I have not the face To say ' Beseech you, cease ' iv 6 1 1 7

Say not we brought it, How 1 Was it we ? iv 6 120

Very well : Could ho say less? v 1 22

Say that Marcius Return me, as Cominius is return'd, Unheard ; what

then? v 1 41

I am one that, telling true under him, must say, you cannot pass . . v 2 34

I 'II say an errand for you v 2 65

I say to you, as I was said to, Away 1 v 2 114

Forgive my tyranny ; but do not say For that, ' Forgive our Romans ' . v 3 43

Say my request's unjust, And spurn me back v 3 164

His mother, may prevail with him. But I say there is no hope in 't . v 4 7
Ere he express himself, or move the people With what he would say . v ti 56
Given up . . . your city Rome, I say 'your city,' to his wife and mother v 94
I say no more, Nor wish no less ; and so, 1 Uko my leave . T. Andron. i I 40

Had I tho powor that sonm say Plan hail ii 3 6

O, be to me, though thy hard heart aay no, Nothing so kind, but some-
thing pitiful ! Ii 3 155

Shall I speak for thee? shall I say 'tis so? O that I know thy heart I . ii 4 3 )

O, say thou for her, who hath done this deed? iii 1 87

Had she a tongue to speak, now would she say That to her brother

which I said to theo iii 1 144

I 'II deceive you in another sort, And that you '11 say, ere half an hour i>ass iii 1 192



Say. Say I account of them As jewels purchased at nn easy price T. An.W 1 198



Hark, Marcus, what sho says ; I can interpret all her marly r'd sign-
MM' says -In- drinks no other drink but tears .



,ay full oft, Kxtrnmlfcy of grii Is



iii a

iii '2



''or I havo heard my grandsin

niako men mad iv I

So ho bndii mo miy ; And BO I do . . . . . , . Iv 2 i j

Hnro lacks but your mother fur to say amen . . . . . . iv 1 2 44

But say, again, how many saw the child? iv 2 140

What says Jupiter? O, the gibbet-maker I he says chat he hath taken

them down again . . . . . . . . . . . iv 3 79

But what says Jupiter, I ask theo? Alas, sir, I know not Jnpitrr . iv 3 83

I could never say grace in all my life ... . . iv 3 100

Myself hath often over-heard them say . . . . . . . iv 4 74

And as he saith, so say we all with him v 1 17

I say thy child shall live. Swear that he shall v 1 69

What, canst thou say nil this, and never blush? . . . . v 1 121

1 1 1 you say wo shall, Lo, hand in hand, Lucius and I will fall , . . v 3 135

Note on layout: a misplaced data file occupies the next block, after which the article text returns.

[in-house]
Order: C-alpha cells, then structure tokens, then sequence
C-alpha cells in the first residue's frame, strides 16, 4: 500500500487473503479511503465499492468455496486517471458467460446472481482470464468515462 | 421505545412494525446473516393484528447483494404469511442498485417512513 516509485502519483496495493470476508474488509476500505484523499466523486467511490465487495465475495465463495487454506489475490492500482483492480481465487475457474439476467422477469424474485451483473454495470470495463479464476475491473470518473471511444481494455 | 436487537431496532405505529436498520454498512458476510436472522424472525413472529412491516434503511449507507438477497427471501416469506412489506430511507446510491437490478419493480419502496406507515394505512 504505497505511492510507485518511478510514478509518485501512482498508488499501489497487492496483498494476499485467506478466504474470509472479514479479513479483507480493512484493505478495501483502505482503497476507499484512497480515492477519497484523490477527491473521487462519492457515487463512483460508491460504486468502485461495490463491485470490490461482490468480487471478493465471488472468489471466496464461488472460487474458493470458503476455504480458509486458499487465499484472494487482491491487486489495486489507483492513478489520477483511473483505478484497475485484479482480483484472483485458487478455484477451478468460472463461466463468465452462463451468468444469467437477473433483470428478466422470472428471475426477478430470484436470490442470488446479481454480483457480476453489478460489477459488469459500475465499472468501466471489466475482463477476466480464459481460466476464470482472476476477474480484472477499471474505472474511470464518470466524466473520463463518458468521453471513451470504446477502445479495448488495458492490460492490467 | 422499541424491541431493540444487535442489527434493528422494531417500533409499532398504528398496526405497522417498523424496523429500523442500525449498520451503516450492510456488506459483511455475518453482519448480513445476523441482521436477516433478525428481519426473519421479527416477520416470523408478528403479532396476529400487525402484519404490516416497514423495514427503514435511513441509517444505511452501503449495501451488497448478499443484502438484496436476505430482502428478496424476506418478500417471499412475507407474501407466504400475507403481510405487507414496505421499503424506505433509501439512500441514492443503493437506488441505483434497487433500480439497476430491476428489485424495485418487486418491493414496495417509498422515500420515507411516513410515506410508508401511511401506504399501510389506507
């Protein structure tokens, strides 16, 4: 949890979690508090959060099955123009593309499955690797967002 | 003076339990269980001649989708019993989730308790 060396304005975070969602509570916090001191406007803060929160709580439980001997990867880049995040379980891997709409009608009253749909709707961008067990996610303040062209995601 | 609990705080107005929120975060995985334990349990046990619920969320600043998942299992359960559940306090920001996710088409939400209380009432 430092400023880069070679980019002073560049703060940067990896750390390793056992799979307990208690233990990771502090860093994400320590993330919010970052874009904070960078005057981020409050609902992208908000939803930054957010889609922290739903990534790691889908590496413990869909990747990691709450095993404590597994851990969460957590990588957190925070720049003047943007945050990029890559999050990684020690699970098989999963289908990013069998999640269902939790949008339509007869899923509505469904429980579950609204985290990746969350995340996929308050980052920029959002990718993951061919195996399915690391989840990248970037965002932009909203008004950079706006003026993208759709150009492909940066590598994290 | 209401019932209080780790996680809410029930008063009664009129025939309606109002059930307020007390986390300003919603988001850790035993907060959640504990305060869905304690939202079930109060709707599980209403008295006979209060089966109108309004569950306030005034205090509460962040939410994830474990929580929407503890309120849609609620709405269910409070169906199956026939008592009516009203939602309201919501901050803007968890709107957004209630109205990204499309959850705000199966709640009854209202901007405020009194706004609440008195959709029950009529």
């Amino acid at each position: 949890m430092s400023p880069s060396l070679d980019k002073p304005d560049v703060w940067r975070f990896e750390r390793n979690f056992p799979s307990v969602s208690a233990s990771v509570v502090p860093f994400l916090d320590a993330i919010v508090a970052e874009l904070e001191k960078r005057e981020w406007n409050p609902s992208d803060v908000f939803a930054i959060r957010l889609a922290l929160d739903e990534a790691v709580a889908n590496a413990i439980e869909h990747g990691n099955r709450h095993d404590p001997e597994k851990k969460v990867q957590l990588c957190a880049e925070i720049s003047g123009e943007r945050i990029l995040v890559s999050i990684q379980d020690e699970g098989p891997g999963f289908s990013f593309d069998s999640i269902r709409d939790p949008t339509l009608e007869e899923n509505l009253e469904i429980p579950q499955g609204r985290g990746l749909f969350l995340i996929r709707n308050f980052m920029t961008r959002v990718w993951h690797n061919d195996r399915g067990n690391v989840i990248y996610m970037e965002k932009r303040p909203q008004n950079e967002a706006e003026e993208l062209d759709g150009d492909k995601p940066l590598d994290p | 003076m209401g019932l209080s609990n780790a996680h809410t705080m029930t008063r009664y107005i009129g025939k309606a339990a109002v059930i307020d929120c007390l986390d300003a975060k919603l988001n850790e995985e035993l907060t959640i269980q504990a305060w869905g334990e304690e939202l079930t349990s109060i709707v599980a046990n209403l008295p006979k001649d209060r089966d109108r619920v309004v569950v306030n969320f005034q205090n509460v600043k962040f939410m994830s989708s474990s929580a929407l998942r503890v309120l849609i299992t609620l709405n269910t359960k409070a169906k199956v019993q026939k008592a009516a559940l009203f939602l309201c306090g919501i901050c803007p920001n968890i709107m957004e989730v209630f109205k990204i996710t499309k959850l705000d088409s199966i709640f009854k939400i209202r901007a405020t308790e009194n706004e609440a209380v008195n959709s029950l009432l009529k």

ts tho law of our sido, if 1 say ay? Hum. and Jvl, \ 1 55

I In, his own nflTactioiiB 1 coaiiHollor, Is to himself I will not say how trno i ] 154
What say you to my suit? But saying oVr what 1 have said belorn . 1 2 C>
Ti thorn wiy, My houso niid wolcoino on tholr ploanuro stay , . . i 2 ^6

YD say honestly: rest you merry 1 i 2 65

I cannot choose but laugh, To think it should leave crying and say 'Ay' i 3 51

Stint thou too, I pi-ay theo, nurse, say I i 3 58

I would say thou hadst suck'd wisdom from thy teat . . i 3 68

What say you? can you lovo the gentleman? i 3 79

I say, he shall : go to ; Am I the master here, or you ? go to . . . i 5 79
She speaks, yet she says nothing : what of that? Her eye discourses . ii 2 12
Dost thou love me? I know thou wilt say 'Ay,' And I will take thy wurd ii 2 90

At lovers' perjuries, They aay, Jove laughs ii 2 93

I'll frown and be perverse and say thee nay, So thou wilt woo . . ii 2 96
Too like the lightning, which doth cease to be Ere one can say ' It

lightens 1 ii 2 120

What she bade me say, I will keep to myself ii 4 174

Truly, sir ; not a penny. Go to ; I say you shall ii 4 196

Did you ne'er hear say, Two may keep counsel, putting one away? . ii 4 208
I '11 wan-ant yon, when I say so, she looks as pale as any clout . . ii 4 218
How art thou out of breath, when thou hast breath To say to me that

thou art out of breath? ii r

Ts thy nous good, or bad? answer to that ; Say either . . . . ii fi
All this did 1 know bcfuni. What my*i ho of our nmniagn? . . ii !i

Your lovo ways, like an hours t gnntlomun, Whunt IH your mot hut 1 ?. . ii fi
Claps mo his sword upon the la bio and says 'God send me no need of

theo!' iii 1

Say thou but ' I,' And that bare vowel ' I ' shall poison more . . . iii 2
If lie be slain, say ' I ' ; or if not, no: Brief sounds determine of my weal

or woe iii 'j

Ha, banishment! be merciful, say 'death' iii 3

What says My conceal 'd lady to our cancell'd love? O, she says nothing iii 3 97
What say you to Thursday ? My lord, I would that Thursday were to-
morrow iii 4 28

I '11 say yon grey is not the morning's eye iii 5 19

Vuu say you do not know the lady's mind iv 1 4

I cry you mercy ; you are the singer : I will say for you . . . . iv 5 142
What says Homeo? Or, ii' his mind be writ, give me his letter . . v 2 3
Ho gone ; live, and hereafter say, A madman's mercy bade thee run away 8 66
Then say at once what thou dost know in this ...... ^ 21:8


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Online LibraryJohn BartlettA new and complete concordance, or verbal index to words, phrases & passages in the dramatic works of Shakespeare, with a supplementary concordance to the poems (Volume 2) → online text (page 210 of 531)